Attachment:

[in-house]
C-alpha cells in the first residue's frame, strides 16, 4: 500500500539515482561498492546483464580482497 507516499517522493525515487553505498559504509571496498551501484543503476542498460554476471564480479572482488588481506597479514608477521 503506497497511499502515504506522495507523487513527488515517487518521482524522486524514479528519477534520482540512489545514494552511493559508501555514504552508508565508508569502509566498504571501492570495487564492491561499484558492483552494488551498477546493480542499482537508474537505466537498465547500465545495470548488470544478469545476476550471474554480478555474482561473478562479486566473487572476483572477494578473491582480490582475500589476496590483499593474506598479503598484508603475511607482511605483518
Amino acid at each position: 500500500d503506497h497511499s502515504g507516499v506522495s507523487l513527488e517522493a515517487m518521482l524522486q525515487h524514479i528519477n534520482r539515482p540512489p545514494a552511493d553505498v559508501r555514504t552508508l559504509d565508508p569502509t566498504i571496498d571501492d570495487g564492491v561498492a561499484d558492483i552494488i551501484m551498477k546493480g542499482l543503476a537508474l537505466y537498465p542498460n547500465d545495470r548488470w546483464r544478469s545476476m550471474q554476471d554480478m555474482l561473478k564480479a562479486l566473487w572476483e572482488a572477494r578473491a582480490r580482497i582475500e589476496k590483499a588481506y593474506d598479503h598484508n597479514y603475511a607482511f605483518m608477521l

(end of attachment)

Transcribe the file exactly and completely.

[in-house]
C-alpha cells in the first residue's frame, strides 16, 4: 500500500539515482561498492546483464580482497 507516499517522493525515487553505498559504509571496498551501484543503476542498460554476471564480479572482488588481506597479514608477521 503506497497511499502515504506522495507523487513527488515517487518521482524522486524514479528519477534520482540512489545514494552511493559508501555514504552508508565508508569502509566498504571501492570495487564492491561499484558492483552494488551498477546493480542499482537508474537505466537498465547500465545495470548488470544478469545476476550471474554480478555474482561473478562479486566473487572476483572477494578473491582480490582475500589476496590483499593474506598479503598484508603475511607482511605483518
Amino acid at each position: 500500500d503506497h497511499s502515504g507516499v506522495s507523487l513527488e517522493a515517487m518521482l524522486q525515487h524514479i528519477n534520482r539515482p540512489p545514494a552511493d553505498v559508501r555514504t552508508l559504509d565508508p569502509t566498504i571496498d571501492d570495487g564492491v561498492a561499484d558492483i552494488i551501484m551498477k546493480g542499482l543503476a537508474l537505466y537498465p542498460n547500465d545495470r548488470w546483464r544478469s545476476m550471474q554476471d554480478m555474482l561473478k564480479a562479486l566473487w572476483e572482488a572477494r578473491a582480490r580482497i582475500e589476496k590483499a588481506y593474506d598479503h598484508n597479514y603475511a607482511f605483518m608477521l